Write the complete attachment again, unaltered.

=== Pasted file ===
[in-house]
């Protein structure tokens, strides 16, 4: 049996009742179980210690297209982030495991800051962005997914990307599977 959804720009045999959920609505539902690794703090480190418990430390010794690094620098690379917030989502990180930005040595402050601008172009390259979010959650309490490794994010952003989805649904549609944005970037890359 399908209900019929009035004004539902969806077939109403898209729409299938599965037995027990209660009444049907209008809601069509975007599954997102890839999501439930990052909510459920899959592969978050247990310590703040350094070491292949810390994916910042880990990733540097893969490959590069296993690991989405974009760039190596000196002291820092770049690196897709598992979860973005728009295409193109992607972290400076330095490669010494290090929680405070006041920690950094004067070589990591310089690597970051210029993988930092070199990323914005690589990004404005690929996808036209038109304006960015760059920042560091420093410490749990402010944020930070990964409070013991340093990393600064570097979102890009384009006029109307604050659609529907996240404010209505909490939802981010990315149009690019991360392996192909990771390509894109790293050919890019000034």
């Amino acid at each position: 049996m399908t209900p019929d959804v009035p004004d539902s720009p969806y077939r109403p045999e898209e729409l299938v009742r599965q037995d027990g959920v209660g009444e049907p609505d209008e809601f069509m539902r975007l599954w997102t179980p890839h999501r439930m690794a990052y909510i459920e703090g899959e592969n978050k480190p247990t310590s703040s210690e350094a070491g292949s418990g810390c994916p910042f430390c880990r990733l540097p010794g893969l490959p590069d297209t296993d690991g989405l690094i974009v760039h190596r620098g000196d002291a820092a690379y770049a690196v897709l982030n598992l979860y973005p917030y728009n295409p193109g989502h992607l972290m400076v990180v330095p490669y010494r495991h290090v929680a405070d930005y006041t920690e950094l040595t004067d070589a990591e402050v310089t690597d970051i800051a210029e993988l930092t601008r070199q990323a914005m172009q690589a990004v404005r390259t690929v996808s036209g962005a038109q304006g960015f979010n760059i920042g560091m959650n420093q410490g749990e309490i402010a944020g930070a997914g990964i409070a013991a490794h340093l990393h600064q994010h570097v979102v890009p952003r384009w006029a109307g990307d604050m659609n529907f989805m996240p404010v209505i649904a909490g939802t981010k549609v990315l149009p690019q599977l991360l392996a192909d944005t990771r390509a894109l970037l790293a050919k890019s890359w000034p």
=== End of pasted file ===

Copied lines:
[in-house]
């Protein structure tokens, strides 16, 4: 049996009742179980210690297209982030495991800051962005997914990307599977 959804720009045999959920609505539902690794703090480190418990430390010794690094620098690379917030989502990180930005040595402050601008172009390259979010959650309490490794994010952003989805649904549609944005970037890359 399908209900019929009035004004539902969806077939109403898209729409299938599965037995027990209660009444049907209008809601069509975007599954997102890839999501439930990052909510459920899959592969978050247990310590703040350094070491292949810390994916910042880990990733540097893969490959590069296993690991989405974009760039190596000196002291820092770049690196897709598992979860973005728009295409193109992607972290400076330095490669010494290090929680405070006041920690950094004067070589990591310089690597970051210029993988930092070199990323914005690589990004404005690929996808036209038109304006960015760059920042560091420093410490749990402010944020930070990964409070013991340093990393600064570097979102890009384009006029109307604050659609529907996240404010209505909490939802981010990315149009690019991360392996192909990771390509894109790293050919890019000034």
């Amino acid at each position: 049996m399908t209900p019929d959804v009035p004004d539902s720009p969806y077939r109403p045999e898209e729409l299938v009742r599965q037995d027990g959920v209660g009444e049907p609505d209008e809601f069509m539902r975007l599954w997102t179980p890839h999501r439930m690794a990052y909510i459920e703090g899959e592969n978050k480190p247990t310590s703040s210690e350094a070491g292949s418990g810390c994916p910042f430390c880990r990733l540097p010794g893969l490959p590069d297209t296993d690991g989405l690094i974009v760039h190596r620098g000196d002291a820092a690379y770049a690196v897709l982030n598992l979860y973005p917030y728009n295409p193109g989502h992607l972290m400076v990180v330095p490669y010494r495991h290090v929680a405070d930005y006041t920690e950094l040595t004067d070589a990591e402050v310089t690597d970051i800051a210029e993988l930092t601008r070199q990323a914005m172009q690589a990004v404005r390259t690929v996808s036209g962005a038109q304006g960015f979010n760059i920042g560091m959650n420093q410490g749990e309490i402010a944020g930070a997914g990964i409070a013991a490794h340093l990393h600064q994010h570097v979102v890009p952003r384009w006029a109307g990307d604050m659609n529907f989805m996240p404010v209505i649904a909490g939802t981010k549609v990315l149009p690019q599977l991360l392996a192909d944005t990771r390509a894109l970037l790293a050919k890019s890359w000034p």